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J Biol Chem. 1999 Mar 5;274(10):6219-25.

Inactivation of both RNA binding and aconitase activities of iron regulatory protein-1 by quinone-induced oxidative stress.

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1
European Molecular Biology Laboratory, Meyerhofstrasse 1, D-69117 Heidelberg, Germany.

Abstract

Iron regulatory protein-1 (IRP-1) controls the expression of several mRNAs by binding to iron-responsive elements (IREs) in their untranslated regions. In iron-replete cells, a 4Fe-4S cluster converts IRP-1 to cytoplasmic aconitase. IRE binding activity is restored by cluster loss in response to iron starvation, NO, or extracellular H2O2. Here, we study the effects of intracellular quinone-induced oxidative stress on IRP-1. Treatment of murine B6 fibroblasts with menadione sodium bisulfite (MSB), a redox cycling drug, causes a modest activation of IRP-1 to bind to IREs within 15-30 min. However, IRE binding drops to basal levels within 60 min. Surprisingly, a remarkable loss of both IRE binding and aconitase activities of IRP-1 follows treatment with MSB for 1-2 h. These effects do not result from alterations in IRP-1 half-life, can be antagonized by the antioxidant N-acetylcysteine, and regulate IRE-containing mRNAs; the capacity of iron-starved MSB-treated cells to increase transferrin receptor mRNA levels is inhibited, and MSB increases the translation of a human growth hormone indicator mRNA bearing an IRE in its 5'-untranslated region. Nonetheless, MSB inhibits ferritin synthesis. Thus, menadione-induced oxidative stress leads to post-translational inactivation of both genetic and enzymatic functions of IRP-1 by a mechanism that lies beyond the "classical" Fe-S cluster switch and exerts multiple effects on cellular iron metabolism.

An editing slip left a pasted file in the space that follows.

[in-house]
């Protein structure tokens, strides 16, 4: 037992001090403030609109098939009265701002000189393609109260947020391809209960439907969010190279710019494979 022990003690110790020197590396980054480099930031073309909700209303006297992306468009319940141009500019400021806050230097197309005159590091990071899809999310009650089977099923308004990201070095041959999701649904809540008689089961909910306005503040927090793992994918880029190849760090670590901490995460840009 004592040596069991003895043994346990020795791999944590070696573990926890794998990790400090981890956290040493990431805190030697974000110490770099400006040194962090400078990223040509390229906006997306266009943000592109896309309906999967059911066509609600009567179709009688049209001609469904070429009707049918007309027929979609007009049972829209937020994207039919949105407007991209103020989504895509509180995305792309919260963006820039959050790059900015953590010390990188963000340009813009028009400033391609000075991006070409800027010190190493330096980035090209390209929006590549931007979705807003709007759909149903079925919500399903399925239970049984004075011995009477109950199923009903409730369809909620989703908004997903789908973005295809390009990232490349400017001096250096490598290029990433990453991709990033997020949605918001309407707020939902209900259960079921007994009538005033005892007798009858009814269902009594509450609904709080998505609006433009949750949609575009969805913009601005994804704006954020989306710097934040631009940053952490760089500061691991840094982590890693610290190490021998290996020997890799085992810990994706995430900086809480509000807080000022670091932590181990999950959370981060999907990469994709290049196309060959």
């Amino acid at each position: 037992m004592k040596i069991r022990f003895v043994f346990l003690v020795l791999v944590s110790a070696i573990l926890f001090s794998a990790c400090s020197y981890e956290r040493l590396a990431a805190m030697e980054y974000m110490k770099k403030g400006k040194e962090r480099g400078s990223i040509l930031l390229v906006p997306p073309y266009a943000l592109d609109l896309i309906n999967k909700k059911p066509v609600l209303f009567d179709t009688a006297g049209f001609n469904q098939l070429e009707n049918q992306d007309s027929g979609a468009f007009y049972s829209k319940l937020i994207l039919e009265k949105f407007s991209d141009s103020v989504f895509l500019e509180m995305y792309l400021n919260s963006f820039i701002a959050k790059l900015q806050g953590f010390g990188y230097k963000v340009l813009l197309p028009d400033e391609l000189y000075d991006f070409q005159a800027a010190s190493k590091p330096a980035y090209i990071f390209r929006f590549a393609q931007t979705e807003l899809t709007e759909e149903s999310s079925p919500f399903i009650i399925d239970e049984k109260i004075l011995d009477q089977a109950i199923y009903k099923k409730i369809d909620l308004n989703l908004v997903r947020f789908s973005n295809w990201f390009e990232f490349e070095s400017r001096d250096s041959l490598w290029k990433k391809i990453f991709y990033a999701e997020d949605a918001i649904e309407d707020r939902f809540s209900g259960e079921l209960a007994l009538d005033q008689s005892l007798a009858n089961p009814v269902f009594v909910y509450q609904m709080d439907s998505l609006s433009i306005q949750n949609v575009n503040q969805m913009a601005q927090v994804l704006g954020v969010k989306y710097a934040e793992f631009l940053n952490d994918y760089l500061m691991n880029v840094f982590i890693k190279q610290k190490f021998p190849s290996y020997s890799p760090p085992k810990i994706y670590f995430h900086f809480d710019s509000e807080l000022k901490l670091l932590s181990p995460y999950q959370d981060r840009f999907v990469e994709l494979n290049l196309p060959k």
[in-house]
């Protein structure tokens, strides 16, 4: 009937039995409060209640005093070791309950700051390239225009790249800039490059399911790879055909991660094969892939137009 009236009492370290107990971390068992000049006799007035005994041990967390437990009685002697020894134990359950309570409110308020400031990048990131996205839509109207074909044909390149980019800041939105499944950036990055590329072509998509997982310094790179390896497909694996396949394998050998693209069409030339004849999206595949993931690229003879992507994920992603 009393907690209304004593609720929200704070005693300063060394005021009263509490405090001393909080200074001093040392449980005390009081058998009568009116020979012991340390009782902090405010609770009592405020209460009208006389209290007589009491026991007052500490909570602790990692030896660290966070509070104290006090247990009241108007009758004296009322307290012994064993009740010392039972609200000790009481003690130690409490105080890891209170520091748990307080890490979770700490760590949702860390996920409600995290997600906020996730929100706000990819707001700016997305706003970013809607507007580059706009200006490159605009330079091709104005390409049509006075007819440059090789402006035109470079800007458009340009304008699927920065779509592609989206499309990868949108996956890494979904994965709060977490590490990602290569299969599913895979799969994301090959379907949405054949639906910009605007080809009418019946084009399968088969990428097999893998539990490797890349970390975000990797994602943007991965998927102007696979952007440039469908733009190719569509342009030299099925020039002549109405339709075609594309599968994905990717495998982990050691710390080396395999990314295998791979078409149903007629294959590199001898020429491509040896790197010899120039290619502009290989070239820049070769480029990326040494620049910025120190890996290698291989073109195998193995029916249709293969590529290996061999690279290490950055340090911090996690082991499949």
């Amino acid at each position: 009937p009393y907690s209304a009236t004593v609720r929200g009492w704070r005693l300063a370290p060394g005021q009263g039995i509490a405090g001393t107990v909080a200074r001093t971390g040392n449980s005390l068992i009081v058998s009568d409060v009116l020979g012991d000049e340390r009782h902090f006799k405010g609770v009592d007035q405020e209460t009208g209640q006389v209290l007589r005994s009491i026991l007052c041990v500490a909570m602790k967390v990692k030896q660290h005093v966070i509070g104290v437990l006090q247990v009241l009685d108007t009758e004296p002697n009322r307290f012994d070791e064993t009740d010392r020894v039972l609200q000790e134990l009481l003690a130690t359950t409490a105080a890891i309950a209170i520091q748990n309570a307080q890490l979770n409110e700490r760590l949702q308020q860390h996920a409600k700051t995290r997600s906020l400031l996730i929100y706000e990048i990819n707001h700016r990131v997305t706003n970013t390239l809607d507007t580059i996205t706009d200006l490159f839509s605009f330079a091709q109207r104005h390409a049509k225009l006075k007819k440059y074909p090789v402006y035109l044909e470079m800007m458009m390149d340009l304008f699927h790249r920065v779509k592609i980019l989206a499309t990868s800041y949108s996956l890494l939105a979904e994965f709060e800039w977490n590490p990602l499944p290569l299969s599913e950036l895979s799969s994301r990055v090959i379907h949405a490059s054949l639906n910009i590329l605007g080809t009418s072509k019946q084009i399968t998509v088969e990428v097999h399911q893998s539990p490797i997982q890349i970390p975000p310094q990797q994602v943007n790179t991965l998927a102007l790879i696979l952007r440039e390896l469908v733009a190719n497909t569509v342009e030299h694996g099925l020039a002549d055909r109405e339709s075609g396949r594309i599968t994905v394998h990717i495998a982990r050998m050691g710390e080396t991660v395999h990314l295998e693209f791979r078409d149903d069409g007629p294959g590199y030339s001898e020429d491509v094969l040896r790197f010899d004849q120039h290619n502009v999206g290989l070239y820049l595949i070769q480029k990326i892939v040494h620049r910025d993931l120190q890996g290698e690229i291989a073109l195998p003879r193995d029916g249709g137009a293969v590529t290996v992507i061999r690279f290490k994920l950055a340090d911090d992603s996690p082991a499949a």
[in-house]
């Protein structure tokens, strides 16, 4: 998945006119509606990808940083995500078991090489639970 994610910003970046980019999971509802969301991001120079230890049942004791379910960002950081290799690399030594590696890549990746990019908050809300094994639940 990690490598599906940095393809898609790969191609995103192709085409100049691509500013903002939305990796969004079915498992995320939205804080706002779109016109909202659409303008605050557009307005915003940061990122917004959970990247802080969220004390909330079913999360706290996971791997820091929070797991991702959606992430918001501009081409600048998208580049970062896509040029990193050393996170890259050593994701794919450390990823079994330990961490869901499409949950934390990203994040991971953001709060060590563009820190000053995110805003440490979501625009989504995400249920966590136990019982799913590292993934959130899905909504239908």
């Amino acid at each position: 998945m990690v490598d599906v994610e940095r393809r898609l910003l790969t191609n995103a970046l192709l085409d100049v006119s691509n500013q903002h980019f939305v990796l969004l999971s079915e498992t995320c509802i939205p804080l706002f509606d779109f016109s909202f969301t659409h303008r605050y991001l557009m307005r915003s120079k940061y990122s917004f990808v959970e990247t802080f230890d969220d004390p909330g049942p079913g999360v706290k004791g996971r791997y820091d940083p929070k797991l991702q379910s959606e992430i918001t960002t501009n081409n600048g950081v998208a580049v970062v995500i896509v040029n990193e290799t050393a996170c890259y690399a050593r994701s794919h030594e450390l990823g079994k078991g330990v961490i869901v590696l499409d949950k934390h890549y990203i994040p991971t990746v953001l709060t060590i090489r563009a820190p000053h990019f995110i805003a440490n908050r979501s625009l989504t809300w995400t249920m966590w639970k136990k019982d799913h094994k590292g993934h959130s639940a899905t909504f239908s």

PMID:
10037708
[Indexed for MEDLINE]
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